IOWAS: A CHANGE IS GONNA COME or HOW THE PRIMARIES ARE LIKE A TRIP TO THE MALL

HillaryHatercartoon2_1.jpg

amyzquinn.thumbnail.jpgBY AMY Z. QUINN Look, it’s not that I’m not excited — moved, really — by the fact that a black man just won the Iowa caucuses. And if a person is elected president in November who is not a white man, it will be one of the proudest and most significant moments in America’s history. There, that’s out of the way. But I’d be a lot more emotional if the Democratic winner of Iowa ever actually won the presidency — since 1972, the only ones who have (Carter ’76 and Clinton ’96) were incumbents competing in Iowa the second time around. In open races, like this year, Iowa winners have included Tom Harkin, John Kerry and Walter frickin’ Mondale. So let’s all take a deep, cleansing breath.

To use a shopping analogy (because really, why not?), the primaries are like hitting the mall with birthday money burning a hole in your pocket. First, you grab something really interesting, something glittery and trendy and different, something that looked cool in the window. Then you make more careful, practical choices, stuff from the middle of the store, and that’s New Hampshire. Super Tuesday is the clearance rack, where you blow whatever money you’ve got left and leave the store feeling like you got your money’s worth.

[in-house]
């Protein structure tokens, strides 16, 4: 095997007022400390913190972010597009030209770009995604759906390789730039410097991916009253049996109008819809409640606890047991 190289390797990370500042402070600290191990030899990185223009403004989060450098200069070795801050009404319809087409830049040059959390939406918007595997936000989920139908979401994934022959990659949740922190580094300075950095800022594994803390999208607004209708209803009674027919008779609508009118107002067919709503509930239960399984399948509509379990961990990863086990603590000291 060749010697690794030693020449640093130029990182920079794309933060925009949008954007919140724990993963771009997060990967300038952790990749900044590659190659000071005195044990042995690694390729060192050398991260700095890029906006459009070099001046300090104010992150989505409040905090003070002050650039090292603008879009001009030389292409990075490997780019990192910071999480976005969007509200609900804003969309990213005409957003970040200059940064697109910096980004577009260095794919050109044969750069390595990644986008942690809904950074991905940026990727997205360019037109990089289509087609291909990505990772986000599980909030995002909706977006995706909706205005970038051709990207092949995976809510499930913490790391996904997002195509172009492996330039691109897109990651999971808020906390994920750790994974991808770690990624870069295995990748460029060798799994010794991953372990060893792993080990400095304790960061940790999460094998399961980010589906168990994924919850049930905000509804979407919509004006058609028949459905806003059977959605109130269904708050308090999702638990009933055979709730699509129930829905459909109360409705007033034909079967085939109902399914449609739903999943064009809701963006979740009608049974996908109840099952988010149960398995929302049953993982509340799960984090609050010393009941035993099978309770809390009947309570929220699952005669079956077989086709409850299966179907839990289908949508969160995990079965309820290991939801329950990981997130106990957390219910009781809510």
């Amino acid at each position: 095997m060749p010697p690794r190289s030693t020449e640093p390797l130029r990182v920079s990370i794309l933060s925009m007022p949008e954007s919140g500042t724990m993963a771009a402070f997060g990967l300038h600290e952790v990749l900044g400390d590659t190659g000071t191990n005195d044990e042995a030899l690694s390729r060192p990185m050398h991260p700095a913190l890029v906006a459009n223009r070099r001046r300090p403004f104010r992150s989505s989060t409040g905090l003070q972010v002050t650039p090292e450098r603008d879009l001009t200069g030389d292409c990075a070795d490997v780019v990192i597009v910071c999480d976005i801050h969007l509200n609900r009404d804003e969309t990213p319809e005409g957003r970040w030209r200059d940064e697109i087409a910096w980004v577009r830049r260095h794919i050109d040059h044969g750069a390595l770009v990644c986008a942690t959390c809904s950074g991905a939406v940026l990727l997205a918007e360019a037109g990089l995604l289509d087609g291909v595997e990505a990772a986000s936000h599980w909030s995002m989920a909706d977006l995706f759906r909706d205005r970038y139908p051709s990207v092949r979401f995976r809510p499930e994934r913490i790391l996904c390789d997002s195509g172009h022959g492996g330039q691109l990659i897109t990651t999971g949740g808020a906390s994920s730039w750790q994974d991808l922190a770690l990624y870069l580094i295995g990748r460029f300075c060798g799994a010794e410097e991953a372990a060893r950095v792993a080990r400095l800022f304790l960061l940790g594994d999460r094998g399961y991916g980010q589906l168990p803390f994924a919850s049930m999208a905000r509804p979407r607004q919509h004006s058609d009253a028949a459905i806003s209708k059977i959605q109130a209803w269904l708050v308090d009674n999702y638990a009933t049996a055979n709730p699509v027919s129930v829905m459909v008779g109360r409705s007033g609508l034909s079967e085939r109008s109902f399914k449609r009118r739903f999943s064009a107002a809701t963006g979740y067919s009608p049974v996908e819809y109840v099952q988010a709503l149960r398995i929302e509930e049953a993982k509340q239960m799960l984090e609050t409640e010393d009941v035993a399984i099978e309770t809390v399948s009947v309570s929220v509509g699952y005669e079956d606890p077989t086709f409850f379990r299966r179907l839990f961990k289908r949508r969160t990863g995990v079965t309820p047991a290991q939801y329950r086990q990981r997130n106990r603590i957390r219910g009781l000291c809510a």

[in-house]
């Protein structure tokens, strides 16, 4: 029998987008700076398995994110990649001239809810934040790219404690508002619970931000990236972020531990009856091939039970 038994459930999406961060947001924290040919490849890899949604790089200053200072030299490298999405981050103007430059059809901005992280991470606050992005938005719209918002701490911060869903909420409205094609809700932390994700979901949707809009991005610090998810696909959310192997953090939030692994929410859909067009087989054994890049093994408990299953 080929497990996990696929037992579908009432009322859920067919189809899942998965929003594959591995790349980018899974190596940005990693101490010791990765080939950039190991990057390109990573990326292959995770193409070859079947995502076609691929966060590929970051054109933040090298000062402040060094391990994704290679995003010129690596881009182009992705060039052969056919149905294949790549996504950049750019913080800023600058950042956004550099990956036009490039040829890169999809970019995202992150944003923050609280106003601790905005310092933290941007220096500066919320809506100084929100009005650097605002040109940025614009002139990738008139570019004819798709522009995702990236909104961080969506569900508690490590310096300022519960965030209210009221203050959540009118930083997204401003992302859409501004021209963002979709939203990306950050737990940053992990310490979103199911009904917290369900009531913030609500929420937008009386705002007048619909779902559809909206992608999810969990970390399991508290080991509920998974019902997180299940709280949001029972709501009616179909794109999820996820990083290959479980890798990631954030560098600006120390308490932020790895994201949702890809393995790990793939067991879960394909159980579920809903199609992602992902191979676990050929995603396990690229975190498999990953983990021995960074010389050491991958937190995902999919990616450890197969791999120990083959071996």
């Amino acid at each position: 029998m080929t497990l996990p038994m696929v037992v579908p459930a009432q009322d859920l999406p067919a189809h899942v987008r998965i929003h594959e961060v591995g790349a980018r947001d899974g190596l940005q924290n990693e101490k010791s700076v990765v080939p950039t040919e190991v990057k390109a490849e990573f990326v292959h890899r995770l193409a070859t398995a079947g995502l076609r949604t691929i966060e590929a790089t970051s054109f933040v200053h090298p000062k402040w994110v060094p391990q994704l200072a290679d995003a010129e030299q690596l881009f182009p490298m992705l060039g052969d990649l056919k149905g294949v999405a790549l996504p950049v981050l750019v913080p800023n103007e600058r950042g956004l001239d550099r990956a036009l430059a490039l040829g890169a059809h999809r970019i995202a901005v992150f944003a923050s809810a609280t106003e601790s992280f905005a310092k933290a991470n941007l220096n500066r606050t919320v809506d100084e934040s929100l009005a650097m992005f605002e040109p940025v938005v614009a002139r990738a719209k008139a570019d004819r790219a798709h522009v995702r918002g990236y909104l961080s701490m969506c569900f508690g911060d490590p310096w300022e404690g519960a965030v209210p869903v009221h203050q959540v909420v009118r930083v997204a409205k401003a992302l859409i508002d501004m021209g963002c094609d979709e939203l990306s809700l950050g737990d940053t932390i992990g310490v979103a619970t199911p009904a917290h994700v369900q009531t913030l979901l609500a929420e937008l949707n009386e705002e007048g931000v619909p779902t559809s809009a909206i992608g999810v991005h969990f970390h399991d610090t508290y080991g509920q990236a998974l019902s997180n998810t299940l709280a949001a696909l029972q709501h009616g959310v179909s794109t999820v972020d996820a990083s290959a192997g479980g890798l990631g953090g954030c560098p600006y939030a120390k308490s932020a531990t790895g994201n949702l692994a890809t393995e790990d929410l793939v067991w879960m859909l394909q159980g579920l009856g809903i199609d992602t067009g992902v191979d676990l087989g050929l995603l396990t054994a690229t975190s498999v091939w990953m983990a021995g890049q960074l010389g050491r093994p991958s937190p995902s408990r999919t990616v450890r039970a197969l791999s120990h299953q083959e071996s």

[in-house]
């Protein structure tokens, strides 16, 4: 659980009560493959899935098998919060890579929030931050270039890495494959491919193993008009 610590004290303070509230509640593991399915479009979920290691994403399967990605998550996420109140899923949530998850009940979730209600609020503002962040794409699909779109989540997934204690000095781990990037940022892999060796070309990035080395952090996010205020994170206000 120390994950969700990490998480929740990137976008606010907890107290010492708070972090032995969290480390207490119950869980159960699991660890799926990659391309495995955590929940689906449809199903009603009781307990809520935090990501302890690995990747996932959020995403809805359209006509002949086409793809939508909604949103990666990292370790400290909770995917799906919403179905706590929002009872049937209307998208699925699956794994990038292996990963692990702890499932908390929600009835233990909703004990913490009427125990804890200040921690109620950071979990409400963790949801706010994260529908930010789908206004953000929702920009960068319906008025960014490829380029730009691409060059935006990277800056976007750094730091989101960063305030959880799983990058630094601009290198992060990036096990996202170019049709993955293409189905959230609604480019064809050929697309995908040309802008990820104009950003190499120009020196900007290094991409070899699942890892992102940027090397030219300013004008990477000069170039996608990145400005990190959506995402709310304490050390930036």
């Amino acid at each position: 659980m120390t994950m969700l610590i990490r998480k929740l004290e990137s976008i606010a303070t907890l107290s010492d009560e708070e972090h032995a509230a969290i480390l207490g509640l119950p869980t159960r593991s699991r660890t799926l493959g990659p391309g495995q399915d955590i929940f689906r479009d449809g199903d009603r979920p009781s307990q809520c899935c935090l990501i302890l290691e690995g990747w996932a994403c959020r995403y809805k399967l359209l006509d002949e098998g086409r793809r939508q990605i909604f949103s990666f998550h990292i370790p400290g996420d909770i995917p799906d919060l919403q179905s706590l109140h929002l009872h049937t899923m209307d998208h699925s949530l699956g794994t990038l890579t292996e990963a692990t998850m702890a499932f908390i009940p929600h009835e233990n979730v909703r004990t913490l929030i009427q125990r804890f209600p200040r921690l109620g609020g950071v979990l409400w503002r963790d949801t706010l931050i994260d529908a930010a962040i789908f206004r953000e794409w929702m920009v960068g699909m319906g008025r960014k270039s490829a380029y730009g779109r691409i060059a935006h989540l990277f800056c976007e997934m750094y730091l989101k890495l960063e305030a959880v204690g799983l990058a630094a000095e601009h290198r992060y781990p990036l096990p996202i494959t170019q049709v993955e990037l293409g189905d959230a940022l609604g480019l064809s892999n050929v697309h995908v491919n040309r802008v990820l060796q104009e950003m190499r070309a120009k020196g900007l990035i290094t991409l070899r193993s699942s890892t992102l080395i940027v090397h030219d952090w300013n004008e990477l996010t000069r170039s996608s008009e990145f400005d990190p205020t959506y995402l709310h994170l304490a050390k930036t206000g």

Then again, if Obama is the candidate who can finally, at long last, get youth support to translate into votes in the booth, he really could be the guy. Steve Thomma, this morning:

The hunger for change swelled Democratic turnout to 227,000, nearly double the record of 124,000 just four years ago.

Obama won by doing what no one thought he could do — drawing young people to the caucuses, as well as independents and people who’d never bothered with politics before. He won 57 percent of those under the age of 30, a plurality of both independents and first-time attendees at the caucuses, and, surprisingly, many of the women whom Clinton had considered part of her base.

Leave a Reply

Your email address will not be published.